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It’s probably too soon to have hard numbers on the massive increase in social media use during the coronavirus pandemic, but I’m willing to bet the growth in time we spend online is exponential — and it’s not like it was small to begin with.
So, if you’re looking to spice up your social media newsfeed, and looking to get your volleyball fix, here are some accounts you should start following.
McKibbin Brothers on YouTube (The McKibbin Brothers)
If you’ve never browsed the very deep library of videos conceptualized, shot, and edited by Riley and Maddison McKibbin, there's no time like the present. Their videos cover everything from complete match replays to a breakdown of each volleyball skill by a pro known for that skill to behind-the-scenes looks at life on the AVP beach volleyball tour.
Some of my recent favorite videos include “The Black Book of the AVP,” “Legendary Beach Volleyball Final | The Dinosaur Kauai, Hawaii 2020,” and “How to Serve a Volleyball | Jump Serving Technique.”
And of course make sure you're following all the FloSports channels on IG, Facebook, Twitter and YouTube.
Burik, a regular on the AVP beach volleyball tour and founder of Volley Camp Hermosa, has a ton to offer his IG audience. He’s got at-home workouts, at-home volleyball drills, links to webinars, and some good old fashioned fun content and videos, like the one below:
Betsi Flint (@betsiflint) on Instagram
Betsi Flint deserves a lot of props for advocating for social responsibility and the cancellation of all beach tournaments when the FIVB was dragging its feet on doing so up until a couple weeks ago. She and a number of other Americans made the tough choice not to play even before the events got cancelled.
More recently, she’s been posting a ton of workout content, including some great video with her dog and chickens. She also has a few posts about food, goals, and scheduling during this super weird, unstructured time.
Kelsey Robinson's YouTube channel
Women’s indoor national teamer Kelsey Robinson and her fiance Brian Cook have one of the most professional volleyball vlogs out there. The videos document Kelsey’s game day makeup routine, some of her favorite recipes, and some of the exotic places she’s traveled throughout her pro career. There’s also a whole video themed around Turkish street kittens...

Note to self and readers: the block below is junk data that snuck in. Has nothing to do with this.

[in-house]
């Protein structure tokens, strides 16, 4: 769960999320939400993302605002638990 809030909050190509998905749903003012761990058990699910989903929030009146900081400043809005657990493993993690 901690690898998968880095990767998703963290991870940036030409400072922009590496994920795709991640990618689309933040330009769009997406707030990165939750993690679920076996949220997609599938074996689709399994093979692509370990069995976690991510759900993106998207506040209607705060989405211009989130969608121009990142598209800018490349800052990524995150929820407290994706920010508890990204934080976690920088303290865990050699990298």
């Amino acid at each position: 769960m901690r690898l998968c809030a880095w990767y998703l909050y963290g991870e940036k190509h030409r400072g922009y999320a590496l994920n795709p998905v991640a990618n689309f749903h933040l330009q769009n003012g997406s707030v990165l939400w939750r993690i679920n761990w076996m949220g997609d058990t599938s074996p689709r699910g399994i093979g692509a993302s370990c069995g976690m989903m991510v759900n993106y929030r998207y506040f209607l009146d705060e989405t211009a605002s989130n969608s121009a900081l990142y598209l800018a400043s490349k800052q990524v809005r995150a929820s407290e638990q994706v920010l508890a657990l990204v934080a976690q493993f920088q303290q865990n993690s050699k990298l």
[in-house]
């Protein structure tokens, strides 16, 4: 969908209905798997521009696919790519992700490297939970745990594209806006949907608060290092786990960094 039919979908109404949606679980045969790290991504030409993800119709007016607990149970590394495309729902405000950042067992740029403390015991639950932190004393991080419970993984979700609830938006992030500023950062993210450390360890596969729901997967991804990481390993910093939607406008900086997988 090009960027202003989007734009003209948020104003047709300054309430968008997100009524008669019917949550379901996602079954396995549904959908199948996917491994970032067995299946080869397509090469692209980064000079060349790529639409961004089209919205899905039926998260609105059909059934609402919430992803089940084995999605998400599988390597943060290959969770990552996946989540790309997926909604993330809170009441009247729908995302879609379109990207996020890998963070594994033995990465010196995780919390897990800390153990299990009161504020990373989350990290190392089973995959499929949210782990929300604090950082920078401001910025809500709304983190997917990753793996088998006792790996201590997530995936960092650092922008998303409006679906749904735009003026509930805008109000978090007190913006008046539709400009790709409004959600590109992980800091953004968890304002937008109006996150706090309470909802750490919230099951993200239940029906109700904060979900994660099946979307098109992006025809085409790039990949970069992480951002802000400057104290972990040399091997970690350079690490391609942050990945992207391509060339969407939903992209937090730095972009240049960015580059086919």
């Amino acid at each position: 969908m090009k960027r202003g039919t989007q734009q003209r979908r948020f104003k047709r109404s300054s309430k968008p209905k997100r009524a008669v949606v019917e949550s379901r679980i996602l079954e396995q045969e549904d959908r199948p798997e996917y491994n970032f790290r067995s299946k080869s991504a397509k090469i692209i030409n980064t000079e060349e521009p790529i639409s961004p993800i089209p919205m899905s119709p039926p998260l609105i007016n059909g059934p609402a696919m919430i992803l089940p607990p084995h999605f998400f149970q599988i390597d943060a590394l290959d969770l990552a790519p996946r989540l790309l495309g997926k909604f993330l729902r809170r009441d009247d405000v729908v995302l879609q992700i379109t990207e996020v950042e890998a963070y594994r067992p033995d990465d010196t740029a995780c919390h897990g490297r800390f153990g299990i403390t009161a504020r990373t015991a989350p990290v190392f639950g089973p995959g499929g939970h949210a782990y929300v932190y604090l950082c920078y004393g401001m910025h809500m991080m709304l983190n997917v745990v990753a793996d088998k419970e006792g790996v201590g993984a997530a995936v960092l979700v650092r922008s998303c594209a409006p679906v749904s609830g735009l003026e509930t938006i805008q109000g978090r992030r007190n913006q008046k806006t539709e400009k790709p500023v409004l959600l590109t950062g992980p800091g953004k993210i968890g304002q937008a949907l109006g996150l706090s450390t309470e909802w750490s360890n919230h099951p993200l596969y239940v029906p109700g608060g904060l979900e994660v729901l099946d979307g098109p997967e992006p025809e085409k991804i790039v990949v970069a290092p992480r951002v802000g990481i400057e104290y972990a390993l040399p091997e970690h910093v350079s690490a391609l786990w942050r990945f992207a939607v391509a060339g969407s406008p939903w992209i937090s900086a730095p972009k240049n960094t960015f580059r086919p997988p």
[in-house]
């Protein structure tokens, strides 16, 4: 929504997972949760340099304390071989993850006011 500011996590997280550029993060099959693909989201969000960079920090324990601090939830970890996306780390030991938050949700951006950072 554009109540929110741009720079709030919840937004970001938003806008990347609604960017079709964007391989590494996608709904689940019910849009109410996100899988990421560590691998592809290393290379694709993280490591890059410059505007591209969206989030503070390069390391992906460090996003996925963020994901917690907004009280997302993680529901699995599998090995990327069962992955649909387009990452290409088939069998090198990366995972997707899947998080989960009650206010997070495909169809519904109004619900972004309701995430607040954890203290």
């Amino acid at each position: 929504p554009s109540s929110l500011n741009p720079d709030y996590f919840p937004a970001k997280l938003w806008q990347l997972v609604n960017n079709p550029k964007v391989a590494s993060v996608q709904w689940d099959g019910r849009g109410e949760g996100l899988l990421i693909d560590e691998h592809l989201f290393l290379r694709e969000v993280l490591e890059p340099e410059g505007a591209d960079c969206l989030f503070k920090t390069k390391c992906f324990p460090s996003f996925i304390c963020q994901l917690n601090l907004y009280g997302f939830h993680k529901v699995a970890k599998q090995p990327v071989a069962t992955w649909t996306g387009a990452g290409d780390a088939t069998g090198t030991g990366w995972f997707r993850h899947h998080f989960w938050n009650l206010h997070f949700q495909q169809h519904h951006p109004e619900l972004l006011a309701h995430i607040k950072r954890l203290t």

Kelsey’s most recent video talks through what her life in quarantine looks like. She also shares her thoughts on the postponement of the Olympics.
Sarah Sponcil (@smsponcil) on Instagram
Turn to beach volleyball player Sarah Sponcil for your comic relief. She’s not a super prolific poster, but when she does post, it’s gold. Also, Sponcil happens to be a complete freak athlete, so whether she’s posted a video of her workout, soccer, juggling, a volleyball match, or messing around on the tennis courts, you’ll definitely be entertained.
Also, take a few minutes to scroll back a few weeks and watch some of Sponcil and Kelly Claes’ parody music videos.
Dustin Watten (@dustinwatten) on Instagram
Let national team libero and pro indoor volleyballer Dustin Watten be your guide through this period of self-quarantine. I’ve interviewed Dustin a few times, and he’s one of the most zen, organized people out there. He and I once spoke about the list of things he’s developed that he aims to accomplish every day. Examples of what’s on his list include journaling, reading, working out, meditating, etc. — all things that would be super helpful to add to your routine these days!
Just today he shared a 7-day free passing course available through his website noezybuckets.com. Other regular themes of his account include workouts, insights, and volleyball highlights.
Haleigh Washington (@hales_yeah) on Twitter... and well, everywhere
Women’s national team member Haleigh Washington is worth a follow on every social media platform, but I think her quick wit shines especially bright on Twitter. She also has a great blog and a fun Instagram account.
She’s always good for a laugh or some insight, and I would expect she’ll only get more prolific as we get further and further into this quarantine period.
The Loch Ness monster is gender fluid. Change my mind.— Haleigh Washington (@Hales__Yeah) March 1, 2020